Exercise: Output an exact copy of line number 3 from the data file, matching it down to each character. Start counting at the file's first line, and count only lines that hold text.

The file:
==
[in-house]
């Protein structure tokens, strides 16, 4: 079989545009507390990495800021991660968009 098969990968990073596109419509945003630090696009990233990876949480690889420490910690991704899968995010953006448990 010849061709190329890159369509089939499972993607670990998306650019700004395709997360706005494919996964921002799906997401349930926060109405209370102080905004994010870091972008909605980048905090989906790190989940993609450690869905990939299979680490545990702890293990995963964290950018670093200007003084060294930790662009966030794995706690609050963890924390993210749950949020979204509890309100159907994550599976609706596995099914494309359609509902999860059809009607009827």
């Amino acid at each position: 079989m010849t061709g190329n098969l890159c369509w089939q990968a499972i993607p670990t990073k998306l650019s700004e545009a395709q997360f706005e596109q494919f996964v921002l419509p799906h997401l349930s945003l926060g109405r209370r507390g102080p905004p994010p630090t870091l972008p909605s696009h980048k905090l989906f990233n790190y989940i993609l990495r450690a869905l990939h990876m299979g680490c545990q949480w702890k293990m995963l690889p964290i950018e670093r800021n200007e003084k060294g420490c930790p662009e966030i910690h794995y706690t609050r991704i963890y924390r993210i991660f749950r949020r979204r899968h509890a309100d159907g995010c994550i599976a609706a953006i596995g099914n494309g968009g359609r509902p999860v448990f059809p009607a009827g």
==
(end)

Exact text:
């Amino acid at each position: 079989m010849t061709g190329n098969l890159c369509w089939q990968a499972i993607p670990t990073k998306l650019s700004e545009a395709q997360f706005e596109q494919f996964v921002l419509p799906h997401l349930s945003l926060g109405r209370r507390g102080p905004p994010p630090t870091l972008p909605s696009h980048k905090l989906f990233n790190y989940i993609l990495r450690a869905l990939h990876m299979g680490c545990q949480w702890k293990m995963l690889p964290i950018e670093r800021n200007e003084k060294g420490c930790p662009e966030i910690h794995y706690t609050r991704i963890y924390r993210i991660f749950r949020r979204r899968h509890a309100d159907g995010c994550i599976a609706a953006i596995g099914n494309g968009g359609r509902p999860v448990f059809p009607a009827g």